THE NATURE OF MAN
3. The Spiritual Being of Man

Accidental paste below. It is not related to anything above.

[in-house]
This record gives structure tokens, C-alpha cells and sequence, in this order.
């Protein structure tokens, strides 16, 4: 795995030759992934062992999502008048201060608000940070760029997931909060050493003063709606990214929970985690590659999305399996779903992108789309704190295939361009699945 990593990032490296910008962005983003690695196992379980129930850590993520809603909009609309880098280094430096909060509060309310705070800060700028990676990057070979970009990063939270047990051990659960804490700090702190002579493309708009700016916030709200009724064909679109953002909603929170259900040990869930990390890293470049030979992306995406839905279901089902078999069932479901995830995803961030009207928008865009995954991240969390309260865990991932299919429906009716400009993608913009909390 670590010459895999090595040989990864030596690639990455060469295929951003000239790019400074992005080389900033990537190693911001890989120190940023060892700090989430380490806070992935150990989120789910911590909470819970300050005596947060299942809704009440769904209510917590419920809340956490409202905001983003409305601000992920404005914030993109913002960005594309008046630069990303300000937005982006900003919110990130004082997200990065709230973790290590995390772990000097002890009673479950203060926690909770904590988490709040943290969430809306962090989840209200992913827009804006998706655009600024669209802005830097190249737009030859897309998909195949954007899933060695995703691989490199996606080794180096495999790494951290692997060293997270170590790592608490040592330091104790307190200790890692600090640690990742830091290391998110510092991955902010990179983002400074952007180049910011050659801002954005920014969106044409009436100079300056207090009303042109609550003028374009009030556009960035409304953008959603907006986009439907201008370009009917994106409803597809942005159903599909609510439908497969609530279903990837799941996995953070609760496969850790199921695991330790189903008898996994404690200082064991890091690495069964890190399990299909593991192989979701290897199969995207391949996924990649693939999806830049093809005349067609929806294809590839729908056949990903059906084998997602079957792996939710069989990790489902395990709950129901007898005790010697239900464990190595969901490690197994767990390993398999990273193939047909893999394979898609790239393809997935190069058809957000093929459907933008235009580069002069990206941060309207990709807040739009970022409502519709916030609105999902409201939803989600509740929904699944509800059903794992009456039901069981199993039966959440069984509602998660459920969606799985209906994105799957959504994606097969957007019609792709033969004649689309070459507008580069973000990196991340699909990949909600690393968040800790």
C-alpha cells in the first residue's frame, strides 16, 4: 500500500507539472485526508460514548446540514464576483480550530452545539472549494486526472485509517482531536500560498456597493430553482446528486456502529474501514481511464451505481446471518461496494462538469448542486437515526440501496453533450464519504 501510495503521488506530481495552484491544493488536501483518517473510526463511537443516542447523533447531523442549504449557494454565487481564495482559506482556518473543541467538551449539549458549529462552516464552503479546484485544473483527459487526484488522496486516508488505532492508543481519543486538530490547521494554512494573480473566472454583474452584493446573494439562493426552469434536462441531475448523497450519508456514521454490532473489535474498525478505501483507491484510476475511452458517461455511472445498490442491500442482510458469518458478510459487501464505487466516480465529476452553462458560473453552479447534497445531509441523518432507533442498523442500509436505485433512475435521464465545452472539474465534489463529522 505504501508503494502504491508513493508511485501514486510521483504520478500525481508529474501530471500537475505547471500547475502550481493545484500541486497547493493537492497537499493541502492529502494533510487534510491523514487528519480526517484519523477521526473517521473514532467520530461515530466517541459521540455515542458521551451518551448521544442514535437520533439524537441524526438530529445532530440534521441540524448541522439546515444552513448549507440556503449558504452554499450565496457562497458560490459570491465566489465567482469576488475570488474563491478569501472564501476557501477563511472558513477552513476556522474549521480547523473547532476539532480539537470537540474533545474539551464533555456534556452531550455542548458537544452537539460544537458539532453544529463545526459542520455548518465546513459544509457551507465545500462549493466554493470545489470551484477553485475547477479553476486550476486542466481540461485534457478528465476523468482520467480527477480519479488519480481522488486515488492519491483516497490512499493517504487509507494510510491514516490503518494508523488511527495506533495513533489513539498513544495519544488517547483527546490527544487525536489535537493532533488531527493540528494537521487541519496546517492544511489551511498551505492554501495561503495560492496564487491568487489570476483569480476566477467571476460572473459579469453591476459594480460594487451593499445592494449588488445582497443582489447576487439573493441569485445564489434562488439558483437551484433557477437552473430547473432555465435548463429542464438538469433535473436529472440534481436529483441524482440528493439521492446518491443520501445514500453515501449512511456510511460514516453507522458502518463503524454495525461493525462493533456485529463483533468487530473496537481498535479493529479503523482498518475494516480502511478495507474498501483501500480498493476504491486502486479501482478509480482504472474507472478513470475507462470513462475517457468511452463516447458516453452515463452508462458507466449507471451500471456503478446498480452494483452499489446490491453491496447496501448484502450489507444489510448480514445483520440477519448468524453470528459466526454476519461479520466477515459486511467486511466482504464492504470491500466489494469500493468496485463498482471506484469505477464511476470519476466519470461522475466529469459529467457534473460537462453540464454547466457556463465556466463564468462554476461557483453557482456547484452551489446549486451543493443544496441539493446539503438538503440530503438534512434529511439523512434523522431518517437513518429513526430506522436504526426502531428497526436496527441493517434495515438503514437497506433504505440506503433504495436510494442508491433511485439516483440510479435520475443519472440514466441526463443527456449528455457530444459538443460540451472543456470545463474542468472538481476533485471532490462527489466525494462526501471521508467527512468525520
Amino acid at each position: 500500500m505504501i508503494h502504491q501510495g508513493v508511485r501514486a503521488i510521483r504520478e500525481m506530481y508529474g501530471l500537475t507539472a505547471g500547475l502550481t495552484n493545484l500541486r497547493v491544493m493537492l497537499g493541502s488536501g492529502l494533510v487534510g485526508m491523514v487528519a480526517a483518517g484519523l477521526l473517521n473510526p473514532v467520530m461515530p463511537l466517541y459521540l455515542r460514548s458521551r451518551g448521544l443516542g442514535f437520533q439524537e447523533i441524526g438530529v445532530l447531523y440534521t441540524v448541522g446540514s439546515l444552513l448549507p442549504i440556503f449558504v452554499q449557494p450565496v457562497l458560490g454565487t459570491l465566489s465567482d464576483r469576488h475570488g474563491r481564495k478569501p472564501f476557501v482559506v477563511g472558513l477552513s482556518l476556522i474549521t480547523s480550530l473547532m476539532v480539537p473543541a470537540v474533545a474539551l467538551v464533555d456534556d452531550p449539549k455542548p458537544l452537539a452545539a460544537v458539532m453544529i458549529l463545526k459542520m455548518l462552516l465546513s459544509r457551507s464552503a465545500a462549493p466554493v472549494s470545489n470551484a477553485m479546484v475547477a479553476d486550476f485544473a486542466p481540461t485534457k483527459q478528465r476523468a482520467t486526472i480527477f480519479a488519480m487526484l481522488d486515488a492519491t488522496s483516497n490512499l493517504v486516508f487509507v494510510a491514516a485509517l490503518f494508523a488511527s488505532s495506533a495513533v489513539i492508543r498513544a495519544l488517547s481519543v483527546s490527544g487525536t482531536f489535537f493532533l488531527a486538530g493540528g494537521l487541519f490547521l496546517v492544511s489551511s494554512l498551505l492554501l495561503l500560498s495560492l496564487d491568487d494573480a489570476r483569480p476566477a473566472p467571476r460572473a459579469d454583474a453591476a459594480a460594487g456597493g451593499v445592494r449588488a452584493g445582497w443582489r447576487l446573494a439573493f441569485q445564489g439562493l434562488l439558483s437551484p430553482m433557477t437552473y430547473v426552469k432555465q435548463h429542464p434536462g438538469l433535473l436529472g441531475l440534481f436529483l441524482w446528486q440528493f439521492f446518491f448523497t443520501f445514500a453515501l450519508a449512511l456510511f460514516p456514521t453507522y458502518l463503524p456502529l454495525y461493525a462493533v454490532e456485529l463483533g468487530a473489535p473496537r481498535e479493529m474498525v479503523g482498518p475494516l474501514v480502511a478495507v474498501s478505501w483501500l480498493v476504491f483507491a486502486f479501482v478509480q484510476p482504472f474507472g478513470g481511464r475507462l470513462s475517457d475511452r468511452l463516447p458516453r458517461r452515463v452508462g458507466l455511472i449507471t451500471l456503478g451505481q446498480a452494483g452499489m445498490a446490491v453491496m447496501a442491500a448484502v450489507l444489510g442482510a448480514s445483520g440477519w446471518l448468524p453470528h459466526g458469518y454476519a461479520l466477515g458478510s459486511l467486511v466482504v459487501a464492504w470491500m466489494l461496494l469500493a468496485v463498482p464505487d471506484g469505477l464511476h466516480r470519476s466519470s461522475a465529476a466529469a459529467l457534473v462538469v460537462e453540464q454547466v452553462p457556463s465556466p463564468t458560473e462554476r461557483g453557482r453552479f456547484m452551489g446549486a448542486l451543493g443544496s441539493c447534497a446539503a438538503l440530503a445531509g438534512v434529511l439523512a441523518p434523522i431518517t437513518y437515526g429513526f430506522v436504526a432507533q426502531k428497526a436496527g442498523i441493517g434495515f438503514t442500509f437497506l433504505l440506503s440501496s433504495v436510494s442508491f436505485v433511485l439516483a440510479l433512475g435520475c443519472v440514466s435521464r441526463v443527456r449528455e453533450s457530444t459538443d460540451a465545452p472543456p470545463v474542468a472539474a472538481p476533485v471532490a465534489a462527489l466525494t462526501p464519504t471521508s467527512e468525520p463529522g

The soul-being of man is not determined by the body alone. Man does not wander aimlessly and without a purpose from one sense impression to another; neither does he act under the influence of every casual incitement which plays upon him either from without or through the processes of his body. He reflects upon his perceptions and his acts. By reflecting upon his perceptions he gains knowledge of things: by reflecting upon his acts he introduces a reasonable coherence into his life. And he knows that he will fulfil his duty as a human being worthily only when he lets himself be guided by correct thoughts in knowing as well as in acting. The soul of man, therefore, is confronted by a twofold necessity. By the laws of the body it is governed by natural necessity; but it allows itself to be governed by the laws which guide it to exact thinking because it voluntarily acknowledges their necessity. Nature subjects man to the laws of metabolism, but he subjects himself to the laws of thought. By this means he makes himself a member of a higher order than that to which he belongs through his body. And this order is the spiritual. The spiritual is as different from the soul as the soul is different from the body. As long as we speak only of the particles of carbon, hydrogen, nitrogen, and oxygen which are in motion in the body, we have not got the soul in view. The soul-life begins only when within the motion of these particles, the feeling arises: “I taste sweetness” or “I feel pleasure.” Just as little have we the spiritual in view as long as we consider merely those soul-experiences which course through a man who gives himself over entirely to the outer world and his bodily life. This soul-life is rather the basis of the spiritual just as the body is the basis of the soul-life. The scientist, or investigator of nature, is concerned with the body, the investigator of the soul (the psychologist) with the soul, and the investigator of the spirit with the spirit. To make clear to oneself through thought upon and observation of one's own self the difference between body, soul, and spirit, is a demand which must be made upon those who seek by thinking to enlighten themselves regarding the nature of man.